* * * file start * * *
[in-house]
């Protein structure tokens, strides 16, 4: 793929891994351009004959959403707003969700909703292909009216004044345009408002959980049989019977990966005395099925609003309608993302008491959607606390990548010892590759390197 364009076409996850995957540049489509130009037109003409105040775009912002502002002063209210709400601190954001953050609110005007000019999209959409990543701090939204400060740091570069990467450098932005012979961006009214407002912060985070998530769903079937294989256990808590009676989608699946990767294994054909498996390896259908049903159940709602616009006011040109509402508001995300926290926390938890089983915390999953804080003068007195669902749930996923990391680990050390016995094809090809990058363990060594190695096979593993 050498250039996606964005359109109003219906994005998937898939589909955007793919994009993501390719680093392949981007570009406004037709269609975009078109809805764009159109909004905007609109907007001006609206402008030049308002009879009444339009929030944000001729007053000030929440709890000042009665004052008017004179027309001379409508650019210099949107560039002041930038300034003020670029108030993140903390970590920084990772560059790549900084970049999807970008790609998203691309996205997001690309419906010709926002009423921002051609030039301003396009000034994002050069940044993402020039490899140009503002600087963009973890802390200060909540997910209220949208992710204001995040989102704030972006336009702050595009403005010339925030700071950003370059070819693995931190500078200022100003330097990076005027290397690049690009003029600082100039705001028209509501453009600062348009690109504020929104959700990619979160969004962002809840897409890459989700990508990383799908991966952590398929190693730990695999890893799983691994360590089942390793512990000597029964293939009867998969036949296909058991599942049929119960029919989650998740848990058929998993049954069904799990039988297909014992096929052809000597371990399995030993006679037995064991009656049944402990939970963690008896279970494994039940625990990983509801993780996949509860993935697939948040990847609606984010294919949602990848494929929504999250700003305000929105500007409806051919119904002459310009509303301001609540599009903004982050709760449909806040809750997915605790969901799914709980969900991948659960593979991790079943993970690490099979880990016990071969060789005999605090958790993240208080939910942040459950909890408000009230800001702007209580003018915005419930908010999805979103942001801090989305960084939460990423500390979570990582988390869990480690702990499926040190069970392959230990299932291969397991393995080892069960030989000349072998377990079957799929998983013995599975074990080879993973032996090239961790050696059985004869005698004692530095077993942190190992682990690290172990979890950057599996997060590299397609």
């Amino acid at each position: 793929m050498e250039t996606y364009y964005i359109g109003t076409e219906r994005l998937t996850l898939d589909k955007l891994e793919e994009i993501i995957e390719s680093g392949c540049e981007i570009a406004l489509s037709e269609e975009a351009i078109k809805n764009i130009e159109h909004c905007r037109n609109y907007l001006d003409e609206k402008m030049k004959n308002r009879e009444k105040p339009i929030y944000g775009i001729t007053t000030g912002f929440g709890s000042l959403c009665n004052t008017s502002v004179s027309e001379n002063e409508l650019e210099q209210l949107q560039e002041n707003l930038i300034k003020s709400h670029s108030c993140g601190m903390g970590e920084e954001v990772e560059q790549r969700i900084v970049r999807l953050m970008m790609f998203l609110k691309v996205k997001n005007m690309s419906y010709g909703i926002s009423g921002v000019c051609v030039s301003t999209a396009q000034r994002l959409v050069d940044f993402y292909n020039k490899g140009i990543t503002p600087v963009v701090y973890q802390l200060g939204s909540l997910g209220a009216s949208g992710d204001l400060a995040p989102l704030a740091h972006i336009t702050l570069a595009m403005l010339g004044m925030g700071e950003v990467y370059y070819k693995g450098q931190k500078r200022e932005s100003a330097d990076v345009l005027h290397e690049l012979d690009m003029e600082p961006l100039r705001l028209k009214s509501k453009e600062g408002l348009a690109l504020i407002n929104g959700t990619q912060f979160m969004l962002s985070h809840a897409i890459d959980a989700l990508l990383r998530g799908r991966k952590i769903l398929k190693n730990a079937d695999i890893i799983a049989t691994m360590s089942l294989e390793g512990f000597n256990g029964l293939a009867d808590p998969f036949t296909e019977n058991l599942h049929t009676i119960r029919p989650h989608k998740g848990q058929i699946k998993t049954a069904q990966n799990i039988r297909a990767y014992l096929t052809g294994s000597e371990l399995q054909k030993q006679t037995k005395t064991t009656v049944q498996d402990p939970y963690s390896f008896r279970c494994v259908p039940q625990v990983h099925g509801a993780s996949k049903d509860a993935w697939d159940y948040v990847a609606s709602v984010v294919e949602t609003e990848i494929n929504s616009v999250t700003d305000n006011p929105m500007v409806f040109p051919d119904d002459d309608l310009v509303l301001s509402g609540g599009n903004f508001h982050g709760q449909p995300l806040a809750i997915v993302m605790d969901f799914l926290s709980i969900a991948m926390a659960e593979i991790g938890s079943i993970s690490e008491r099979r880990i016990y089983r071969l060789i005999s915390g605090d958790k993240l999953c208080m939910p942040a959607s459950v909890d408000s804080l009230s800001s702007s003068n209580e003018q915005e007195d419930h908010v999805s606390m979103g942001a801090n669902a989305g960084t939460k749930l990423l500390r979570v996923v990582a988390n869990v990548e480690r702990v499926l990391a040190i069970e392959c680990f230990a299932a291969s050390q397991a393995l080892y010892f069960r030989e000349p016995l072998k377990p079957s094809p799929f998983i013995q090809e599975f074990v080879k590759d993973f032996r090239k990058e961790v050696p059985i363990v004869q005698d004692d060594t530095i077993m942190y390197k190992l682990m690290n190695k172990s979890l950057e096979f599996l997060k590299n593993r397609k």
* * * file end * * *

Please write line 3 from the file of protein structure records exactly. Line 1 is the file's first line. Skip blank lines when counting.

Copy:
């Amino acid at each position: 793929m050498e250039t996606y364009y964005i359109g109003t076409e219906r994005l998937t996850l898939d589909k955007l891994e793919e994009i993501i995957e390719s680093g392949c540049e981007i570009a406004l489509s037709e269609e975009a351009i078109k809805n764009i130009e159109h909004c905007r037109n609109y907007l001006d003409e609206k402008m030049k004959n308002r009879e009444k105040p339009i929030y944000g775009i001729t007053t000030g912002f929440g709890s000042l959403c009665n004052t008017s502002v004179s027309e001379n002063e409508l650019e210099q209210l949107q560039e002041n707003l930038i300034k003020s709400h670029s108030c993140g601190m903390g970590e920084e954001v990772e560059q790549r969700i900084v970049r999807l953050m970008m790609f998203l609110k691309v996205k997001n005007m690309s419906y010709g909703i926002s009423g921002v000019c051609v030039s301003t999209a396009q000034r994002l959409v050069d940044f993402y292909n020039k490899g140009i990543t503002p600087v963009v701090y973890q802390l200060g939204s909540l997910g209220a009216s949208g992710d204001l400060a995040p989102l704030a740091h972006i336009t702050l570069a595009m403005l010339g004044m925030g700071e950003v990467y370059y070819k693995g450098q931190k500078r200022e932005s100003a330097d990076v345009l005027h290397e690049l012979d690009m003029e600082p961006l100039r705001l028209k009214s509501k453009e600062g408002l348009a690109l504020i407002n929104g959700t990619q912060f979160m969004l962002s985070h809840a897409i890459d959980a989700l990508l990383r998530g799908r991966k952590i769903l398929k190693n730990a079937d695999i890893i799983a049989t691994m360590s089942l294989e390793g512990f000597n256990g029964l293939a009867d808590p998969f036949t296909e019977n058991l599942h049929t009676i119960r029919p989650h989608k998740g848990q058929i699946k998993t049954a069904q990966n799990i039988r297909a990767y014992l096929t052809g294994s000597e371990l399995q054909k030993q006679t037995k005395t064991t009656v049944q498996d402990p939970y963690s390896f008896r279970c494994v259908p039940q625990v990983h099925g509801a993780s996949k049903d509860a993935w697939d159940y948040v990847a609606s709602v984010v294919e949602t609003e990848i494929n929504s616009v999250t700003d305000n006011p929105m500007v409806f040109p051919d119904d002459d309608l310009v509303l301001s509402g609540g599009n903004f508001h982050g709760q449909p995300l806040a809750i997915v993302m605790d969901f799914l926290s709980i969900a991948m926390a659960e593979i991790g938890s079943i993970s690490e008491r099979r880990i016990y089983r071969l060789i005999s915390g605090d958790k993240l999953c208080m939910p942040a959607s459950v909890d408000s804080l009230s800001s702007s003068n209580e003018q915005e007195d419930h908010v999805s606390m979103g942001a801090n669902a989305g960084t939460k749930l990423l500390r979570v996923v990582a988390n869990v990548e480690r702990v499926l990391a040190i069970e392959c680990f230990a299932a291969s050390q397991a393995l080892y010892f069960r030989e000349p016995l072998k377990p079957s094809p799929f998983i013995q090809e599975f074990v080879k590759d993973f032996r090239k990058e961790v050696p059985i363990v004869q005698d004692d060594t530095i077993m942190y390197k190992l682990m690290n190695k172990s979890l950057e096979f599996l997060k590299n593993r397609k």